The real question is identity politics. Both parties do use identity politics, however, this tends to be Democrats bread and butter verse a major tactic used by some Republicans (Palin and Huckebie come to mind). I think (based on observations) there are a lot more Yellow Dog Democrats (A Democrat who would vote for a Yellow dog if it ran as a Democrat against a Republican) than vise versa.

I have said it before and I will say it again. The terms Liberal/Moderate/Conservative have drastically been redefined over the years and the meaning of the words are very opinionated.

For example a large group of people define themselves as Regan conservative’s, but Regan pardoned all illegal immigrants. So by calling yourself a Regan conservative does that mean you are for amnesty of illegal’s? I would bet it is in the single digits (%) of people who call themselves this who are for amnesty.

That is a major problem with political polls. They are not specific enough and are poor at picking very technical terms that are extremely well defined that are understood by most of the population of the sample. (It really is a problem with society as a whole how we change the meaning of words which leads to more confusion and disinformation)

I think for most part it is perfectly rational behavior to agree with your parties position. As stated before these are complex issues which most people care less about to analyze and come to a well informed opinion. Therefore they tend to trust the positions of others when taking sides. The opportunity cost for the public is to high to be welled informed verse trusting partisan talking points. So the public tend to agree with others that have similar beliefs in areas they consider are import (and or the public is better informed about). Also, when a trusted source explains something to them in which a individual has little perceived personal interest in he tends to trust the information at face value.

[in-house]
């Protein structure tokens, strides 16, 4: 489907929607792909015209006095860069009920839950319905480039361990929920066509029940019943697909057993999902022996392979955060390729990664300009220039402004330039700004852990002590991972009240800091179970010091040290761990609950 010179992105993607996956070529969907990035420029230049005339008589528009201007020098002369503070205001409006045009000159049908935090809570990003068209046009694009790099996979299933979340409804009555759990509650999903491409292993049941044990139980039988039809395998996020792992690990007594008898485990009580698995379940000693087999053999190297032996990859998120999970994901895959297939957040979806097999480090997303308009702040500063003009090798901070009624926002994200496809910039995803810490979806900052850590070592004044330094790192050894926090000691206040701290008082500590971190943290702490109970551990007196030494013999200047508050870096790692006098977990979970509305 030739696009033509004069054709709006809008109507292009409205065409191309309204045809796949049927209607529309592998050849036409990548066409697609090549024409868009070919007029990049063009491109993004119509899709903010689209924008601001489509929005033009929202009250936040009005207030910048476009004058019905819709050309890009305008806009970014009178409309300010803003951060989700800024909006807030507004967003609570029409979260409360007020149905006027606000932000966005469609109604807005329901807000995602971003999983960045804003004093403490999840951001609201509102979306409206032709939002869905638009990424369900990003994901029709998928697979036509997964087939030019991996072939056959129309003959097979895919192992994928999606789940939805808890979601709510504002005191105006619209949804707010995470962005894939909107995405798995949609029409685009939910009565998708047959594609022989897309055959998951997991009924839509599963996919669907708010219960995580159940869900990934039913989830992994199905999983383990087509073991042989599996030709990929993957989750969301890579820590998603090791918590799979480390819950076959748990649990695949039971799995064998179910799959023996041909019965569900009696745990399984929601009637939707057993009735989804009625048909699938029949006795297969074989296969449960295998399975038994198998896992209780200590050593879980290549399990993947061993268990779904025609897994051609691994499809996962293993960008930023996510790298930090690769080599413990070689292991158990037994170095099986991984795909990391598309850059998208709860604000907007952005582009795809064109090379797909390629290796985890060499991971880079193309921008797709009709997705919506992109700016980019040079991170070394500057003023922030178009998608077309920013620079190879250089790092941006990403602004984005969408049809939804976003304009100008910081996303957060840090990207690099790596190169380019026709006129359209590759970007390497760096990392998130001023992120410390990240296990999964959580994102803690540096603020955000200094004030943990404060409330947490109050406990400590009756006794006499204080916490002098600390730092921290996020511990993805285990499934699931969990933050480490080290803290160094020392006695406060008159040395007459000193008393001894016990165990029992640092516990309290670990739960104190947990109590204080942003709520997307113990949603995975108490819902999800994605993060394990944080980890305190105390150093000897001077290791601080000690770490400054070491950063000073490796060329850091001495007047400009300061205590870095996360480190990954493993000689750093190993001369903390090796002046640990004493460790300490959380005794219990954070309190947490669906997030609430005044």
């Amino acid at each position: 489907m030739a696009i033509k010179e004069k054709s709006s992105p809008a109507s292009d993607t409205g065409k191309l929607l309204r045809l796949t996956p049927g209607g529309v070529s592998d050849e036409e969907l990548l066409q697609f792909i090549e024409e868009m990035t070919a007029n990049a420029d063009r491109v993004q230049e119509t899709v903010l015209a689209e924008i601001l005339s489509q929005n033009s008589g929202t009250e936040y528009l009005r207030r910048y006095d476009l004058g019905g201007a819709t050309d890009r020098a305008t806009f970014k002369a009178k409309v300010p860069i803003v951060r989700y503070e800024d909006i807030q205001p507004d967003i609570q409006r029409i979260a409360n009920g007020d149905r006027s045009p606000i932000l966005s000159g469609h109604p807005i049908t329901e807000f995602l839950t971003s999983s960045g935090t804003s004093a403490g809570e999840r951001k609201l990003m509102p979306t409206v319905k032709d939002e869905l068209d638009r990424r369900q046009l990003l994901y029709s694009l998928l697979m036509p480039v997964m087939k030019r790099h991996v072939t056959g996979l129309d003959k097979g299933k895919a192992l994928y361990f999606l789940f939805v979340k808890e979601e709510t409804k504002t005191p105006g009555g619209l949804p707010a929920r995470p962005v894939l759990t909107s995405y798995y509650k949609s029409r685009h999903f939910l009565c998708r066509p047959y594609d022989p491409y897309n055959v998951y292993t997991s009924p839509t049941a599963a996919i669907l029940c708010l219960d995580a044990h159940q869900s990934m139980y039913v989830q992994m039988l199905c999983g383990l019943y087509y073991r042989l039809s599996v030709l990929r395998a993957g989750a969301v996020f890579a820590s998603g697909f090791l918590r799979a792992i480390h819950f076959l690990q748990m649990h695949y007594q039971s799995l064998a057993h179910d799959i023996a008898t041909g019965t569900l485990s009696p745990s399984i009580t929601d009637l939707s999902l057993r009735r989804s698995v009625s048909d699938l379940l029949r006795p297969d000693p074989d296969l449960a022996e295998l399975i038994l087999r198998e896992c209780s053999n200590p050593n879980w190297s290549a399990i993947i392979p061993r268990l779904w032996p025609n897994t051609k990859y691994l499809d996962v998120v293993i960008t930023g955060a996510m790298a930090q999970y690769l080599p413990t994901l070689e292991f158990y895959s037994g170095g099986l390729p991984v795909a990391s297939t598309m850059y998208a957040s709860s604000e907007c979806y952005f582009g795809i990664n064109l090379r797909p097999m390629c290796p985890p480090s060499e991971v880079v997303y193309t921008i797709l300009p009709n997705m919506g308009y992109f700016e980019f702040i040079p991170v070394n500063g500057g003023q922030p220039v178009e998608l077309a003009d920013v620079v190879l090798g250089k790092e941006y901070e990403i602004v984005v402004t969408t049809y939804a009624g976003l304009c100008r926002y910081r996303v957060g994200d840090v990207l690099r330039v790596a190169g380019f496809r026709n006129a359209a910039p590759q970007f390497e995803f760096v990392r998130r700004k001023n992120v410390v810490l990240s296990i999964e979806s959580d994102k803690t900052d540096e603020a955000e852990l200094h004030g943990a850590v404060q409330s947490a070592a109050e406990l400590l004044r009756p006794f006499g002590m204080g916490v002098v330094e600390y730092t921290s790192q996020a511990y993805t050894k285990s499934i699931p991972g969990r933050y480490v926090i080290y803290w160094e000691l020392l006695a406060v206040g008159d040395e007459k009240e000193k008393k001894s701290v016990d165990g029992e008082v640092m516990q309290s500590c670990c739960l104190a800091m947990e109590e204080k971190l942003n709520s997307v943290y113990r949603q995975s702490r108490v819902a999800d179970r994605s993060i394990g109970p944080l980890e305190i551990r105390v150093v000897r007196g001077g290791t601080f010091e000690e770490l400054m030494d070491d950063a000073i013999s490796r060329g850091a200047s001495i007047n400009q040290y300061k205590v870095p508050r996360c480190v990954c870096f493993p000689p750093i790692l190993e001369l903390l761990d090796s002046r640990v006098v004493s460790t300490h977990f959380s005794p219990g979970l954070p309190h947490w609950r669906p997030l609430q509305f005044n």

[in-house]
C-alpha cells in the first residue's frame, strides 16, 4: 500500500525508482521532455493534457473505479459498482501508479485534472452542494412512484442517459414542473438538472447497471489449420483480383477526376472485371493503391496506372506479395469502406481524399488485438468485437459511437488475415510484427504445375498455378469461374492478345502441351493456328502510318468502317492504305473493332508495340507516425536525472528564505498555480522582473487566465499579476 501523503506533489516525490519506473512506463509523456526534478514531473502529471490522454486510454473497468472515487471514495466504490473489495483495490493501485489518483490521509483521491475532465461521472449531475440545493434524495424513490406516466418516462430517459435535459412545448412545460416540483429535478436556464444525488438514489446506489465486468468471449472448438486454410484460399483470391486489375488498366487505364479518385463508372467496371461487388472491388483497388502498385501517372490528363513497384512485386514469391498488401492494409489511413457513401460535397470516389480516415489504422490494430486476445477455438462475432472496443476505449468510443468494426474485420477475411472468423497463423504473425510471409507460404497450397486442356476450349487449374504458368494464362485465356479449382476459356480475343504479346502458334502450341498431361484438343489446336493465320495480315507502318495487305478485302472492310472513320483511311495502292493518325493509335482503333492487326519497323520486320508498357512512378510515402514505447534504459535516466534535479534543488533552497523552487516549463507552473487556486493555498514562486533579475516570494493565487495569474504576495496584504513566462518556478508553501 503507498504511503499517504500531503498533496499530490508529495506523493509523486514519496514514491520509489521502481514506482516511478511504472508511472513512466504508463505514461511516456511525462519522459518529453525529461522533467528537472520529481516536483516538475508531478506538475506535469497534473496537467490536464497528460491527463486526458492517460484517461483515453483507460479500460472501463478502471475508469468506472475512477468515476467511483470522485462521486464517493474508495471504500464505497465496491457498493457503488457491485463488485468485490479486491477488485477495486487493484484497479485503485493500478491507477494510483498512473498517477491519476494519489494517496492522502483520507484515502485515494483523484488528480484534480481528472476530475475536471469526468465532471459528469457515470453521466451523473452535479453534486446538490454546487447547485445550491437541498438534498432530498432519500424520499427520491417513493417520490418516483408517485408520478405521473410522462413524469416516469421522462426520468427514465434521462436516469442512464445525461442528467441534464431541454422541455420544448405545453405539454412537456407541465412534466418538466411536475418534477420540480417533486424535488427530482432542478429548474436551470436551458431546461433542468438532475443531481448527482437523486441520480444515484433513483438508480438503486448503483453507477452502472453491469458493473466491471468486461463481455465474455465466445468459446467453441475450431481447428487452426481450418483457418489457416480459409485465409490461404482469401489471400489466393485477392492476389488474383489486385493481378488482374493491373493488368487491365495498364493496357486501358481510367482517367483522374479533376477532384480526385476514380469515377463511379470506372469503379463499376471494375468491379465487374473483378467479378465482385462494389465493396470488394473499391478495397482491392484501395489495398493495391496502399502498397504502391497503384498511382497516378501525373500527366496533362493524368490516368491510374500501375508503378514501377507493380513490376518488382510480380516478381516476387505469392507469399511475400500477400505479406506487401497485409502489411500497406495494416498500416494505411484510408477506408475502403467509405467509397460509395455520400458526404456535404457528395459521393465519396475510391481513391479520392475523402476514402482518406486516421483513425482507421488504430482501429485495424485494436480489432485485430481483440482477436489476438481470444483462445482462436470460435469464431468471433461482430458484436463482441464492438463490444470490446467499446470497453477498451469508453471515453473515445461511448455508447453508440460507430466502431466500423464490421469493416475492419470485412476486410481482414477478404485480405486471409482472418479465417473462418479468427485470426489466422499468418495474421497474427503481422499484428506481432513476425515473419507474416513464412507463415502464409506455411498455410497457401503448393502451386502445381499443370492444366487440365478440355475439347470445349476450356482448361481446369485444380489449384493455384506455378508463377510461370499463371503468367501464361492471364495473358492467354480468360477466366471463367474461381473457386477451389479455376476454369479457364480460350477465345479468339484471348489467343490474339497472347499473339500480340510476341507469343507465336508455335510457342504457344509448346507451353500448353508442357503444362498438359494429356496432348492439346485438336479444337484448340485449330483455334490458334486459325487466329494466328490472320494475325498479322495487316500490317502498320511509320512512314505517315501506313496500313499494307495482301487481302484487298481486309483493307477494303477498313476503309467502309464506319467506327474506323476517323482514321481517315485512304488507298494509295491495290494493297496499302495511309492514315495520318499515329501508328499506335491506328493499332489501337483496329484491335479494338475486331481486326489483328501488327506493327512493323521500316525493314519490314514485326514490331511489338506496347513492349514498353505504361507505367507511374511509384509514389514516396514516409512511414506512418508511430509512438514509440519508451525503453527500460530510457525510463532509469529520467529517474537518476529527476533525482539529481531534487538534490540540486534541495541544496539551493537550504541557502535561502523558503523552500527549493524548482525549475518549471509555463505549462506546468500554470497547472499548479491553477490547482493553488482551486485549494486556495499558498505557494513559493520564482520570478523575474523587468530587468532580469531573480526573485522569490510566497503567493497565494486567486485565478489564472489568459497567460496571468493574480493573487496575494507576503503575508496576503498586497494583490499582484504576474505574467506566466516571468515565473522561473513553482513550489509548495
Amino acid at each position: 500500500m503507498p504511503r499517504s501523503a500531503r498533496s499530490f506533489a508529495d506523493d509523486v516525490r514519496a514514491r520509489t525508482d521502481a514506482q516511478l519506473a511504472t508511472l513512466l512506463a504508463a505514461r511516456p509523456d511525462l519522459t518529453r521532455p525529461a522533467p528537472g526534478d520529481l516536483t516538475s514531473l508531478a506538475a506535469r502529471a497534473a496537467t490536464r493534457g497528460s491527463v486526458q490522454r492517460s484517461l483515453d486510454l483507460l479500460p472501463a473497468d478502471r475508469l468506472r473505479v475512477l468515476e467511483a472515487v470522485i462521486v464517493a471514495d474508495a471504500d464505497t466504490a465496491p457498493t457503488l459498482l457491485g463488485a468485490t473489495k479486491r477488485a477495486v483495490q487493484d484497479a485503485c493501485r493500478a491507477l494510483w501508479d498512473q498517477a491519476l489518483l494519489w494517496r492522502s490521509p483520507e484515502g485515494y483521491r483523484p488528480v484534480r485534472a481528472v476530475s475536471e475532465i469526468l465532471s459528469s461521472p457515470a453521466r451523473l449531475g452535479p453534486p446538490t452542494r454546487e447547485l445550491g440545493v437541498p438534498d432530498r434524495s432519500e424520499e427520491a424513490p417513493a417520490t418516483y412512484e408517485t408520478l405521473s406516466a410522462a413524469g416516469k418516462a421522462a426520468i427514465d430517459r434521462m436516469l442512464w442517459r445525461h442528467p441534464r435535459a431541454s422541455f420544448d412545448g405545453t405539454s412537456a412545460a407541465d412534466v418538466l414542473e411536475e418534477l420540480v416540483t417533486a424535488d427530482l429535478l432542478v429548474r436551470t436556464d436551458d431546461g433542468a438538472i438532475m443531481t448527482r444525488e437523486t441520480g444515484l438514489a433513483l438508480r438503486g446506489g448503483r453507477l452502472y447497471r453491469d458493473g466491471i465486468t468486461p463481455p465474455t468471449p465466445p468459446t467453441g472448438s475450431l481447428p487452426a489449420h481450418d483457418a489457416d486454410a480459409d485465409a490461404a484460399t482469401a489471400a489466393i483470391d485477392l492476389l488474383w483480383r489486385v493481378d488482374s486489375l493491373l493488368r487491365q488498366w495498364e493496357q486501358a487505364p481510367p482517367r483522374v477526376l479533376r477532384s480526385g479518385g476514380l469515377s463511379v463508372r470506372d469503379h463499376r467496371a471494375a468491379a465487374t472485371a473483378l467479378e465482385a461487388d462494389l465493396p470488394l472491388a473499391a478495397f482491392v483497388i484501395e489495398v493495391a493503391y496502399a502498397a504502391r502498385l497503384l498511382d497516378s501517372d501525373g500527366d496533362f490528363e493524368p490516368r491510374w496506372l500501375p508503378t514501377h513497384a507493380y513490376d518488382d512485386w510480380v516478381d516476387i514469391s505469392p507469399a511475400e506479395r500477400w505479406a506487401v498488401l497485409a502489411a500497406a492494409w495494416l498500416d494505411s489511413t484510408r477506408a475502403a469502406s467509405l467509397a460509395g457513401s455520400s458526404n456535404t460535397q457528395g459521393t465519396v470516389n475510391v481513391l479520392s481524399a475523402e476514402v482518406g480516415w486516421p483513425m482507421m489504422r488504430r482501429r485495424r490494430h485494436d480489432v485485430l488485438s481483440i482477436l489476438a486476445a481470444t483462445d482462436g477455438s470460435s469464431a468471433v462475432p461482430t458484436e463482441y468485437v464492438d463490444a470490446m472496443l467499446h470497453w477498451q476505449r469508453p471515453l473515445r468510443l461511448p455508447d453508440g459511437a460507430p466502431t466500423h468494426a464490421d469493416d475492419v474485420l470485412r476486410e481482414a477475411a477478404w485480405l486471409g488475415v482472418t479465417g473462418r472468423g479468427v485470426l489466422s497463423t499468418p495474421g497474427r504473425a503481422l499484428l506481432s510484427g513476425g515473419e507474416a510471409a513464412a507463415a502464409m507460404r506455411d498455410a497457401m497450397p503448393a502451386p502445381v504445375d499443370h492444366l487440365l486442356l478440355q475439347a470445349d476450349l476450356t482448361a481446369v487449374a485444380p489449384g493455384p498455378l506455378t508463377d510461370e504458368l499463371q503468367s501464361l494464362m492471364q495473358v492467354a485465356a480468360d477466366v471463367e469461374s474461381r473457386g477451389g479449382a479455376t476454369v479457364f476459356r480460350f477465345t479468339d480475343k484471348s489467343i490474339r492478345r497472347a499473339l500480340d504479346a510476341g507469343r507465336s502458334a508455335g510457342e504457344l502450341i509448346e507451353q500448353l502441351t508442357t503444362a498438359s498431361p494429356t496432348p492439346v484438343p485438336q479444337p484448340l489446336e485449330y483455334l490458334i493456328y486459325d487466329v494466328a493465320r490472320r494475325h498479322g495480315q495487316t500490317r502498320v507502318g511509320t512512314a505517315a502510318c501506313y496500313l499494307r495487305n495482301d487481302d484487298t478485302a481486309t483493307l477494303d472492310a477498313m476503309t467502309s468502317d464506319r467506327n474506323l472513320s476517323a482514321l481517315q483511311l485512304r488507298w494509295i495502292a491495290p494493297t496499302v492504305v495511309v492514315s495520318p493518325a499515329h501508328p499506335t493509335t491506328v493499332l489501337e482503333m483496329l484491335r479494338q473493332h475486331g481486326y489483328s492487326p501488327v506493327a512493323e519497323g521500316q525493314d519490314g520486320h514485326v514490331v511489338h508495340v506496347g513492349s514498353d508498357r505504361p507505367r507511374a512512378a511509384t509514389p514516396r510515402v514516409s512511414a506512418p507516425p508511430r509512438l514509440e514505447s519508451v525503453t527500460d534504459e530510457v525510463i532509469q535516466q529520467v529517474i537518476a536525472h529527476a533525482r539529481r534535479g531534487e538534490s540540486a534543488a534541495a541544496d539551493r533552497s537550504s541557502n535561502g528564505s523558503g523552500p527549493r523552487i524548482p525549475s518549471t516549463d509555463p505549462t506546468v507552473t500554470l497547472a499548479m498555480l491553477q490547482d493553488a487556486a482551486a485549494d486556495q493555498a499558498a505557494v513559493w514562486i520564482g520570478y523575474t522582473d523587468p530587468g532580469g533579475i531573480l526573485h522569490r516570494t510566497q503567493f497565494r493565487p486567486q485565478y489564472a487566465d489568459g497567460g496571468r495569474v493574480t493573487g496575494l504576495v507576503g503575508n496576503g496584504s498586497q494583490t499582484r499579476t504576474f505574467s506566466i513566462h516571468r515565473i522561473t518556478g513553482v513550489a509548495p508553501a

Over all the whole agrument really is just a rationalization to justify ones independant status.

Walt French writes:
“Many people normally just have a general philosophy they attach to and vote with those who seem to share that general philosophy...”
Ted's argument sounds at least about right. A similar notion is that one comes to a political affiliation out of a general world-view and it is that underlying view that informs our assumptions about people's behaviors, how Nature works, etc. Absent — even in the face of — hard evidence, we use these Rules of Thumb to understand the world.
Joshua Hedlund writes:

I've thought about the partisan correlations on different issues. I think it's because many issues are so complex that it is very easy to rationalize either of opposite viewpoints. The issues are complex enough to leave enough room for both sides to tout facts, all individually true, and even rebut many of the other side's points. Thus since either position can be easily rationalized, it is much more likely for a person to accept the side that is associated with the bias they already have, whether it is due to upbringing or peers or experience or whatever.

I've been developing these thoughts about rationalization for awhile, although it still doesn't explain why various seemingly unrelated positions are associated with each other in the first place.

Nathan Smith writes:

As TJIC points out, weapons were found in Iraq that can more plausibly than not be characterized as WMDs. However, the quantities and nature of the weapons found certainly cast doubt on whether they constituted an adequate *casus belli.*

What this case shows is not that people's beliefs are biased by ideology, but that they frame the debate in ways that are to their advantage.